How 4 leading CHROs are turning to generative AI to boost HR efficiency

A hybrid workforce typically refers to the blend of in-person and remote work, but the concept is also increasingly evolving to include the fusion of humans and non-humans—digital assistants fueled by generative AI—in the workplace.

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And it’s largely HR leaders who are navigating these changes, according to a panel of chief HR officers who spoke last week during the HR Technology Conference & Exposition in Las Vegas.

Despite the challenges this new responsibility is bringing to HR—from developing guidelines for the usage of the technology in the workplace to helping leaders retain the “human element” as they tap the tech—the leaders agreed generative AI is introducing new efficiencies to their role so they can focus on more high-value work.

“The intersection between AI and HR is having an impact on the workplace,” says Archana Arcot, a panelist and chief people officer of Unifi. “The revolution is happening so fast.”

Archana Arcot
Archana Arcot, Unifi

Ways CHROs are using generative AI

Lani Montoya, CHRO of Pernod Ricard’s North America operations, relies on generative AI to reduce administrative tasks that do not contribute significant value to her role, such as delivering information to employees and assisting with compliance issues.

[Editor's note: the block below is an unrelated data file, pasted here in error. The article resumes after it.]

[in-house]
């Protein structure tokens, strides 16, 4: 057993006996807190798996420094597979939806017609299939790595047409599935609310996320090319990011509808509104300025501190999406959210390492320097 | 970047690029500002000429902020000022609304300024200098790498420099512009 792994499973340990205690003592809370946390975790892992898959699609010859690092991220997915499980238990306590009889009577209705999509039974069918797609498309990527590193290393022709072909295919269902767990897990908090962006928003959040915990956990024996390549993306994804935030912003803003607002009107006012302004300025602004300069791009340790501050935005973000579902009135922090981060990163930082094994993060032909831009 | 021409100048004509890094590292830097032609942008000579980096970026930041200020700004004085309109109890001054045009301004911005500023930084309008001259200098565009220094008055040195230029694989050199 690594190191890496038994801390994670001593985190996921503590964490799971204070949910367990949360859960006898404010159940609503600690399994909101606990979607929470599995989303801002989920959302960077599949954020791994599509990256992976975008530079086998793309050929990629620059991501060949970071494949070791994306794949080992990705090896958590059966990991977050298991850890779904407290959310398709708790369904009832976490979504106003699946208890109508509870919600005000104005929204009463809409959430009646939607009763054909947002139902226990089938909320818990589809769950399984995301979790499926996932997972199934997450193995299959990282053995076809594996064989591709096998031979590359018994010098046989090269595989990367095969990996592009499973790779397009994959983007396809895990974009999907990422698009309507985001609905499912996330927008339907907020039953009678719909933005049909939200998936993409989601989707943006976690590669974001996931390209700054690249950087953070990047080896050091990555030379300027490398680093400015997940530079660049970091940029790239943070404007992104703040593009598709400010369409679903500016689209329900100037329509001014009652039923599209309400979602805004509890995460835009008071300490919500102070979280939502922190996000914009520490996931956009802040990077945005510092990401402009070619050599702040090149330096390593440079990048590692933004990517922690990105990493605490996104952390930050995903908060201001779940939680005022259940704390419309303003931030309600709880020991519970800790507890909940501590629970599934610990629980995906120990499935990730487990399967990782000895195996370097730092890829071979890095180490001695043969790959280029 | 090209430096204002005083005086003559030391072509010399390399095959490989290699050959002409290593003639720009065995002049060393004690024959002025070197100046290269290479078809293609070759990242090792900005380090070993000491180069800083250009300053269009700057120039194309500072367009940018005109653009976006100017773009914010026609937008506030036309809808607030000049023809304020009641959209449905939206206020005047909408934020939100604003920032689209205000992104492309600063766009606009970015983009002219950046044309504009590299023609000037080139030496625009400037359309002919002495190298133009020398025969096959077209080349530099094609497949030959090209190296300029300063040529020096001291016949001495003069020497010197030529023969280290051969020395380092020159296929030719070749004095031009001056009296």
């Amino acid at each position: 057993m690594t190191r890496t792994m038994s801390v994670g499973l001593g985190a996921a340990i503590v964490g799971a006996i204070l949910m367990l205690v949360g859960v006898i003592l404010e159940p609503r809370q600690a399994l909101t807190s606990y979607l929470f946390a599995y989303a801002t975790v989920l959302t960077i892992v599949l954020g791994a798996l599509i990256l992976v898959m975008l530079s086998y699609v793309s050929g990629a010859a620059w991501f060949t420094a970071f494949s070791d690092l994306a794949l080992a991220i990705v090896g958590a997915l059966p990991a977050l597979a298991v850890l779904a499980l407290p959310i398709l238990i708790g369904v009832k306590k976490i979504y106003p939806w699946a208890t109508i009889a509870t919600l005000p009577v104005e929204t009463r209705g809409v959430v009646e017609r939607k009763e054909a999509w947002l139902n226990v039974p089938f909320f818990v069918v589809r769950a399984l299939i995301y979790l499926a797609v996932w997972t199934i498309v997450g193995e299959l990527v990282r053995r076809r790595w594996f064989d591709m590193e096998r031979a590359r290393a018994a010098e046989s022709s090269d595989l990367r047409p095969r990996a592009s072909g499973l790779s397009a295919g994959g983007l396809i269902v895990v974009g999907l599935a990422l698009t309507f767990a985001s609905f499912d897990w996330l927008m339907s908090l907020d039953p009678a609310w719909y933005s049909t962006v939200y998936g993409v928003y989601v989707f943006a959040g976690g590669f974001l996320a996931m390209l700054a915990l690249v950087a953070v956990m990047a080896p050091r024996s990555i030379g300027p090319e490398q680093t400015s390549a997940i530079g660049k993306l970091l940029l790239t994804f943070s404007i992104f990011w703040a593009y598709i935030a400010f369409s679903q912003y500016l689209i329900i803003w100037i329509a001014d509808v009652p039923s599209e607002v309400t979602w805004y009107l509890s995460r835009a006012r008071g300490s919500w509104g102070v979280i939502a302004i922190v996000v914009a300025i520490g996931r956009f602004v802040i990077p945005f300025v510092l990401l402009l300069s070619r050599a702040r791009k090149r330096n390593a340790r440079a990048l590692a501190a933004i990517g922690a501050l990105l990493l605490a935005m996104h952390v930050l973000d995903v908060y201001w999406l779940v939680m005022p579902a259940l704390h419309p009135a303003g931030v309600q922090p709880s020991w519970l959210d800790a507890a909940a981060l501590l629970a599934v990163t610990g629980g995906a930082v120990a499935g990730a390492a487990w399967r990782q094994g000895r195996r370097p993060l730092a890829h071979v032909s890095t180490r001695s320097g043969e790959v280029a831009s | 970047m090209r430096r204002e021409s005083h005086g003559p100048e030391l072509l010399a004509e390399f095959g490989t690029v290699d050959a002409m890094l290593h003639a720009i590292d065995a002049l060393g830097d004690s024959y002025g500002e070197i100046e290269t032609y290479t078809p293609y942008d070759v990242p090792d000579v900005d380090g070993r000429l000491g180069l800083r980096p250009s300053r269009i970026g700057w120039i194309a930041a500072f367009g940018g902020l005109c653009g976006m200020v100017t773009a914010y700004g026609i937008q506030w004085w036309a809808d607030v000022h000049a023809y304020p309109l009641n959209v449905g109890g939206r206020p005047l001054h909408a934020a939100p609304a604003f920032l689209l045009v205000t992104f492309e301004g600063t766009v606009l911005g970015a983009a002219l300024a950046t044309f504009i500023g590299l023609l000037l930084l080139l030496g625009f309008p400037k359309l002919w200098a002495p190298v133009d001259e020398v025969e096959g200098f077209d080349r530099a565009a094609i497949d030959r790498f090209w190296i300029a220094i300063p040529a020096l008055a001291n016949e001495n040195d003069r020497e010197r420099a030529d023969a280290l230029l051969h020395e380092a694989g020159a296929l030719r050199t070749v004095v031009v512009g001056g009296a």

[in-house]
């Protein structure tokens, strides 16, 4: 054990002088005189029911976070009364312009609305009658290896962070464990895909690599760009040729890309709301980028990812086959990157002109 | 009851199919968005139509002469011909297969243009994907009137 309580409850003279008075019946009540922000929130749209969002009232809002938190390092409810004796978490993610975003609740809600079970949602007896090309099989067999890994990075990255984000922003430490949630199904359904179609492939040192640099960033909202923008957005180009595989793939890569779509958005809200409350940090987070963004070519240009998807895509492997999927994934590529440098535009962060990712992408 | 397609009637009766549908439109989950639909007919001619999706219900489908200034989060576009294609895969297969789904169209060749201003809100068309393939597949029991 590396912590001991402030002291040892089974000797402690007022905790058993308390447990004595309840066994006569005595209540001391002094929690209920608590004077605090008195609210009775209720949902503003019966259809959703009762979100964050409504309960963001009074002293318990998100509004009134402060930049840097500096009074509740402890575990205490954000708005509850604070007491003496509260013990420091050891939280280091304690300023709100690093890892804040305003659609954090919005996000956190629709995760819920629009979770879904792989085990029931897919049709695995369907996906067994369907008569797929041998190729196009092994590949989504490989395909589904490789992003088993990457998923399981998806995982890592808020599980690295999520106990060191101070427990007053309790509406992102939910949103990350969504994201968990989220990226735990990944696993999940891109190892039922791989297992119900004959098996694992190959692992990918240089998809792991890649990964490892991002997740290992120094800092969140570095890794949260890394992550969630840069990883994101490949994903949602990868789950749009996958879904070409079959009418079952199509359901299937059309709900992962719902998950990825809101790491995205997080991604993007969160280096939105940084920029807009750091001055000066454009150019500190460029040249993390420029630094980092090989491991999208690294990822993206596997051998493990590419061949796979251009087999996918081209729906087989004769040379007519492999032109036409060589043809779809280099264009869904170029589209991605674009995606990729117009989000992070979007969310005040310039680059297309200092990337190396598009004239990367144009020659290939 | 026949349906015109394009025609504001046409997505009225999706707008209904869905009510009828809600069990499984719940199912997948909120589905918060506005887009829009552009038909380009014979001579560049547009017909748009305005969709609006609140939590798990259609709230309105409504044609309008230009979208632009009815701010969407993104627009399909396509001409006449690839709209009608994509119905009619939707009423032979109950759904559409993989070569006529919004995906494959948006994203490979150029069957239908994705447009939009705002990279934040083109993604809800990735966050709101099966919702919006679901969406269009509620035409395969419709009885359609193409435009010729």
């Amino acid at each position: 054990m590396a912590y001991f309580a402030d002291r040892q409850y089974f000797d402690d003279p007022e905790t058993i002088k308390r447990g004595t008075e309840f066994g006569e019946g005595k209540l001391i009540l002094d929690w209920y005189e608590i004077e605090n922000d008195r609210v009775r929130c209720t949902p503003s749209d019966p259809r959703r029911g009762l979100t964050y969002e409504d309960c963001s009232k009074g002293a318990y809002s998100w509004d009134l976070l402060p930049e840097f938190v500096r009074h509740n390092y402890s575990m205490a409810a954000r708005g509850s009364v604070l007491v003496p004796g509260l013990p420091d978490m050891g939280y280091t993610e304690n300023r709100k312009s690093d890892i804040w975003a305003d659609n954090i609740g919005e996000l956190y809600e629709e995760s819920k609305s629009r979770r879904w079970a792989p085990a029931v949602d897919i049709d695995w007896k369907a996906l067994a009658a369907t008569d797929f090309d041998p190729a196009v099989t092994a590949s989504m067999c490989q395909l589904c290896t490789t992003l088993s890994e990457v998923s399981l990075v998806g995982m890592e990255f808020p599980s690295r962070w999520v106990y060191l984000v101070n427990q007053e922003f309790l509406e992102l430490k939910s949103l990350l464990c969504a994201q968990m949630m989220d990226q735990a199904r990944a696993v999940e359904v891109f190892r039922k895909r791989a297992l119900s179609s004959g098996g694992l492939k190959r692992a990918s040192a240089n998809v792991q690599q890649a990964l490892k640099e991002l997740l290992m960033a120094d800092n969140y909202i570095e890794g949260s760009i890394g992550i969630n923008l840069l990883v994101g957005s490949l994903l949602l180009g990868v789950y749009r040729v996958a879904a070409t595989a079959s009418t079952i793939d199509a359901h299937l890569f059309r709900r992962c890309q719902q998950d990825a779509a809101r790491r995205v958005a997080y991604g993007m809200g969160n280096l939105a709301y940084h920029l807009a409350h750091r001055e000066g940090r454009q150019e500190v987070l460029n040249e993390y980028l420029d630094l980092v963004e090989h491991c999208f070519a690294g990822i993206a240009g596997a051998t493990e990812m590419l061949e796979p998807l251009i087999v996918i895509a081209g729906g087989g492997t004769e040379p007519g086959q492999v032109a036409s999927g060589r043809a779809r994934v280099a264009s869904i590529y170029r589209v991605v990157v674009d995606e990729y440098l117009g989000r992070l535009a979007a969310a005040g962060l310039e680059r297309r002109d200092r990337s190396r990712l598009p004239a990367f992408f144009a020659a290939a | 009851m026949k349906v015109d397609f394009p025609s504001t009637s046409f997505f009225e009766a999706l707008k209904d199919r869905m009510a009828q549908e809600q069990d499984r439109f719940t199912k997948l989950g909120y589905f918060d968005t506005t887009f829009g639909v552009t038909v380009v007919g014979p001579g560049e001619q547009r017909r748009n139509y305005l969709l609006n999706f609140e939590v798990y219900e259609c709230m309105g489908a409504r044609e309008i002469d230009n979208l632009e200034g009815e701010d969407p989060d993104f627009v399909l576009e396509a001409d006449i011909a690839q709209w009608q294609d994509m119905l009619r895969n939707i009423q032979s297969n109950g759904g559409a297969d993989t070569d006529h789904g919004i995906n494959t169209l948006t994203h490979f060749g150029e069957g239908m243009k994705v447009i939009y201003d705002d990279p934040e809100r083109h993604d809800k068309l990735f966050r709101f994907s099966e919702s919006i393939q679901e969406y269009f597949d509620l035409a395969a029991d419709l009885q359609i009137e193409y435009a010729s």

This enables her and her team to be more efficient, she says.

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Lani Montoya
Lani Montoya, Pernod Ricard

“We started to look into AI four or five years ago, but only in the last year it’s come into HR,” Montoya says, adding that generative AI is helping HR accomplish more work with less reliance on consultants. “It’s changed the way we work.”

Efficiency has also been a payoff for Tracie Sponenberg, chief people officer of The Granite Group. She uses ChatGPT as a thought partner to help get a jump start on writing complex emails or developing survey questions. She has even embedded it into her Google Docs and Google Sheets.

“I love bright, shiny things,” says Sponenberg, who puts ChatGPT into that category.

Tracie Sponenberg
Tracie Sponenberg, Granite Group

Meanwhile, Valerie Norton, a panelist and chief people officer of Habitat for Humanity, says her team uses AI for such tasks as summarizing interview notes.

Valerie Norton
Valerie Norton, Habitat for Humanity

Despite forecasts that AI could replace some HR jobs, Sponenberg says, her team is excited to lean on AI to improve their jobs; they envision the tech as an enabler, not a replacement.

Sponenberg notes that some HR roles will change due to generative AI. HR analytics teams, for example, may see their function change because of the technology’s ability to analyze data.

However, HR still needs the human touch, Sponenberg says, as generative AI can’t replace human emotions—”yet.”

Dawn Kawamoto, Human Resource Executive
Dawn Kawamoto
Dawn Kawamoto is HR Editor of Human Resource Executive. She is an award-winning journalist who has covered technology business news for such publications as CNET and has covered the HR and careers industry for such organizations as Dice and Built In prior to joining HRE. She can be reached at [email protected] and below on social media.